Get Out of Town


Joe Moline, a 23-year-old from L.A., first bought a ticket for Prague “not even knowing where it was on the globe,” he says. He’s been living there six months. Most of his new friends are doing odd jobs like teaching English or bartending. For a time, Joe had a job leading bike tours, earning just $10 per tour.

Even with this catch-as-catch-can work situation, “my quality of life here is better than friends’ in the States,” Moline says. “I know people back home who work 40-hour weeks and still are unable to make ends meet living in a two-bedroom apartment with three other people. My flat is pretty big and rather cheap. I am able to eat out at least twice a day, take weekend excursions, and not worry too much about money.”

Fed up with uninspiring jobs and crappy, expensive apartments, young expats like Moline are again discovering that life is better in Europe.

The State Department estimates 3 million Americans are living abroad, a number that has doubled in the past 30 years. Some of them are chasing success. A New York Times story recently noted that large corporations increasingly prefer to send younger, single professionals overseas—they are cheaper in salary and relocation expenses than executives with families.

But while 37 percent of these relocated workers are in their twenties or thirties, a great wave of their peers arrived with student visas—nearly 175,000 in the 2002–2003 academic year—or no firm plans at all. While the move is not without trade-offs, expats from Barcelona to Berlin report refreshing economic differences in their new homes.

Like publicly supported education, for one. Sunnee Billingsley, 29, moved to Barcelona to earn a doctorate in political science. She says she looked abroad for graduate programs to learn a second language and “experience another culture, and so I could get an education that wouldn’t put me more in debt.” Billingsley says Spain’s strong social-welfare protections support a relaxed pace of life. “The state takes care of so much that people don’t worry as much as Americans and don’t spend as much on things like insurance programs and retirement accounts,” she says. The government even tries to protect the traditional afternoon siesta.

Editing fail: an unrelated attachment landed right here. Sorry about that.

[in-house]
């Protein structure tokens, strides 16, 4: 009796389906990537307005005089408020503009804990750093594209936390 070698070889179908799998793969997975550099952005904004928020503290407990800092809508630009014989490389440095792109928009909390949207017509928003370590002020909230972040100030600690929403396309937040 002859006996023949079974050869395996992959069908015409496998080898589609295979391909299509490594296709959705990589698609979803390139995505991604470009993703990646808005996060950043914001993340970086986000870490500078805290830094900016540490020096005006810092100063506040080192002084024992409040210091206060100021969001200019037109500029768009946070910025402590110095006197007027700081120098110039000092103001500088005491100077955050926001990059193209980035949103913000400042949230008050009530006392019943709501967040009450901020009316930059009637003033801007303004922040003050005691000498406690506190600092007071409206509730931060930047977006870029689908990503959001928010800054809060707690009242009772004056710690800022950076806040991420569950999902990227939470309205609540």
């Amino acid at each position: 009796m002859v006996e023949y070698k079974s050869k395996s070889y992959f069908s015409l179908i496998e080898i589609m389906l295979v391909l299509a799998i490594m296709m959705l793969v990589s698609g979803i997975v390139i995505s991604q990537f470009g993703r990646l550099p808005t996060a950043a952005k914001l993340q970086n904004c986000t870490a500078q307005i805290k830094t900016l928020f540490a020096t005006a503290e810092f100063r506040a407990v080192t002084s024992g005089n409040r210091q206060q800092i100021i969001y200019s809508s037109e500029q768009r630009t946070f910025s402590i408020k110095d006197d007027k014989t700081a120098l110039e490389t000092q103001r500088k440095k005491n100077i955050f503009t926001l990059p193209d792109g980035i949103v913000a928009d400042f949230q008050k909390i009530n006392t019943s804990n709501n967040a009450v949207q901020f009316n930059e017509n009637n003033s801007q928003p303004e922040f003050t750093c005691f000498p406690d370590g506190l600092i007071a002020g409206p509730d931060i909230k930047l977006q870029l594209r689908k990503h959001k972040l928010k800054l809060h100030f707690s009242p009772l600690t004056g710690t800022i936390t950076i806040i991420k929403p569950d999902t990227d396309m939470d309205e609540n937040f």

Billingsley and other expats also note a friendlier attitude in Europe toward the struggles of emerging adults. Here in the U.S., college grads who move back in with their parents are maligned as “boomerang kids” and developmentally delayed “adultescents,” but in Europe it is the social norm for young people to live with their folks and save money while getting their lives together.

“It’s a chicken and egg thing,” says Paxton Helms, 34, also studying in Barcelona. “They are very close to their families . . . and depend on them financially, go to their parents’ vacation homes, etc. Which came first? Beats me.”

If you’re on your own, outside the expensive cities of London, Paris, and Copenhagen, your money goes further than it might in America. Billingsley spends just 350 Euros a month for a nice apartment share with a terrace; Helms can skip the expense of owning a car.

The good life isn’t just about how much money you have, of course; it’s how you spend it. Colleen Kinder, 24, just published Delaying the Real World, a guide for twentysomethings on how to postpone the grind in favor of exotic or enriching experiences. “Recent college graduates are attracted to the expatriate lifestyle not only because the cost of living is often lower, but because they’re at a stage of life when they don’t need much,” she says. “If you’re in Germany or Thailand, you’re not thinking about buying a TV, a car, an oriental rug—all of those things big and small that we think we need to be adults. Everyone around you is wearing a backpack, not griping about the cost of real estate in New York.”

In Europe, it seems, more disposable income goes to having fun, and less to material goods. Marie Winfield, 28, lives in Berlin with her German husband. “Rent is pretty cheap here so people who are employed can afford to go out more, which is also cheaper than most major cities,” she says. “I think there is less an emphasis on buying trendy or fads. I don’t know anyone—not American—who has an iPod.”

But in the end, the real reason to get out of town for a while is so you can sound like Paxton Helms, who e-mails, “Just living here in this great place is such a thrill that I think my quality of life is better than the folks’ at home. I get a huge kick just walking out my door. I mean, I live in Barcelona!! The dark blue Mediterranean sky, the municipal markets, the beach. Where else can you live like this?”

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